The preacher as a witness deals with the preacher’s experience and humility.
The three metaphors to this point emerge from three different spheres. While the steward is a domestic metaphor, the herald is a political metaphor. Conversely, the witness is a legal metaphor.
In essence, Jesus stands on trial before the world, and the preacher is to be his witness.
As a witness, it is vital that the preacher knows his jury. We must have a biblical view of the world before we can bear witness to Jesus in front of them. Stott refers to the “antagonism of the world” in this section.
“The world hates, the world persecutes, the world ostracizes, and the world kills. This is the antagonism of the world.”
We see evidence of this reality in places like Ephesians 5, where Paul makes the statement “make the best use of time, for the days are evil.” John also spoke to this in 1 John 2:16: “For all that is in the world- the desires of the flesh and the desires of the eyes and pride in possessions- is not from the Father but is from the world.” This should not surprise us, for Jesus himself revealed as much:
“If the world hates you, know that it has hated me before it hated you. If you were of the world, the world would love you as its own; but because you are not of the world, but I chose you out of the world, therefore the world hates you.”
To properly bear witness to Jesus Christ you must know your jury. The preacher must understand that the world standing in judgment on Jesus is not a world that is simply sick; it is a world that is dead in sin. Why does this make a difference?
If the world is sick, they need a doctor.
If the world is disturbed, they need a therapist.
If the world is a victim, they need a counselor.
But if the world is dead, they need Jesus Christ.
Ravi Zacharias has said on many occasions: “The thrust of the gospel is this: Jesus did not come to make sick people well, he came to make dead people live!”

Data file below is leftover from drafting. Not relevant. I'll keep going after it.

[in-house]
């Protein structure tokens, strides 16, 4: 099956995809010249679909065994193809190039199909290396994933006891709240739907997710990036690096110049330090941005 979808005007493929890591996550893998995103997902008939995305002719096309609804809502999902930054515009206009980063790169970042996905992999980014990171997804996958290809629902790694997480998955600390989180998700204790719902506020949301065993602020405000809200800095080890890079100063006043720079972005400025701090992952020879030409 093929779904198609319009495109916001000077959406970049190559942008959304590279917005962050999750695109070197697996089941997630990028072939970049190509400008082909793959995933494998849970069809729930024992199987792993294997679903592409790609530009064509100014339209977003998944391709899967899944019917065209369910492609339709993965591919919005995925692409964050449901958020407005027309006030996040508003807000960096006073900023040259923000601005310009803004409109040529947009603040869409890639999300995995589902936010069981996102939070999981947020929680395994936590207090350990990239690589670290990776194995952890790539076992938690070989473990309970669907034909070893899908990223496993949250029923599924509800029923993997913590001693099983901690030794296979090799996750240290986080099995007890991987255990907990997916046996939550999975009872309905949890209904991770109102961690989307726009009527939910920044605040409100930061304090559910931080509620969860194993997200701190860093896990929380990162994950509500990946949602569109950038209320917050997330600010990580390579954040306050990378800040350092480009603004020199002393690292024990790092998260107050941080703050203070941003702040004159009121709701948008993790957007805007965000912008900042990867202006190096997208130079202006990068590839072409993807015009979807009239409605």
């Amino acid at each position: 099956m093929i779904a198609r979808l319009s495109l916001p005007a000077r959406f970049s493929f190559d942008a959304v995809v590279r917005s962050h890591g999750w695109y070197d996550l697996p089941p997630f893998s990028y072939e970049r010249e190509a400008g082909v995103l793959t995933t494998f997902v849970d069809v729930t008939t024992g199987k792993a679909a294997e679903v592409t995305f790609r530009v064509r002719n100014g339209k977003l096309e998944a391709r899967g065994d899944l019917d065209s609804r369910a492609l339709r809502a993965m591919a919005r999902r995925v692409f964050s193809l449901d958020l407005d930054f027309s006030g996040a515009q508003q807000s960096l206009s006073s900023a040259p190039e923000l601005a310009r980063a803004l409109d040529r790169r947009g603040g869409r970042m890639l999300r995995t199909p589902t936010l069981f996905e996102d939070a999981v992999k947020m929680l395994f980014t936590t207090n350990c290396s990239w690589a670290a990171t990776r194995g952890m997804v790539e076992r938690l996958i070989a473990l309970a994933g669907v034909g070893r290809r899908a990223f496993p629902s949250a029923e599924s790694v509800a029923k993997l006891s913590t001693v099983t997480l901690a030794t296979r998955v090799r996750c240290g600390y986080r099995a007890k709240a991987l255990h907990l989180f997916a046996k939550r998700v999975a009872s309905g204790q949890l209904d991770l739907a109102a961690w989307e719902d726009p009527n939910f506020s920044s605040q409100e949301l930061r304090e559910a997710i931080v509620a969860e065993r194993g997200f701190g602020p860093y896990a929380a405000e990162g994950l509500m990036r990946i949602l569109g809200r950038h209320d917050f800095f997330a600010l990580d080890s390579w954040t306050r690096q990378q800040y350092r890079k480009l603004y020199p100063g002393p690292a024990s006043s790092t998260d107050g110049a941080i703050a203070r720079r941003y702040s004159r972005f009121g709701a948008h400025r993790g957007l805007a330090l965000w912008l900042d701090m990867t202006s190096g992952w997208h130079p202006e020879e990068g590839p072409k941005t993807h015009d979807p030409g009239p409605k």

Christian witness is:
1) To the world
2) About the Son
3) By the Father
4) Through the Holy Spirit
5) And through his church
The Spirit is the one who speaks in the act of “witness” through the Scriptures. The witness also comes in the context of Christ’s body—through his corporate church.
The witness must have:
In terms of experience, the witness must be an “eye-witness” to what he proclaims.
“Our task is not to lecture about Jesus with philosophical detachment. We have become personally involved in Him. His revelation and redemption have changed our lives. Our eyes have been opened to see Him, and our ears unstopped to hear Him, as our Savior and Lord.”
“We shall remember that the real preparation of a sermon is not the few hours which are specifically devoted to it, but the whole stream of the preacher’s Christian experience thus far, of which the sermon is a distilled drop.”
In terms of humility, the preacher must be personally humble while remaining confident in the message.
“The overriding purpose of our witness-ministry is that they will see Christ and give their allegiance to Him.”
In his excellent book on preaching called He is Not Silent, R. Albert Mohler says this:
“Let’s be honest: The act of preaching would smack of unmitigated arrogance and overreaching were it not for the fact that it is God Himself who has given us the task. In that light, preaching is not an act of arrogance at all but rather of humility. True preaching is never an exhibition of the brilliance or intellect of the preacher but an exposition of the wisdom and power of God. This kind of humility in preaching is possible only when the preacher stands in submission to the text of Scripture.”
The danger of the perilous task of preaching is that “success” can lead to vanity in our flesh, which fundamentally destroys our ability to be a true witness. The true witness is called to faithfully deliver the truth that he has seen and experienced. This gospel is to be presented with a humility that is consistent with the life in Jesus that the sinner (including the preacher himself) receives by the grace of God in Christ.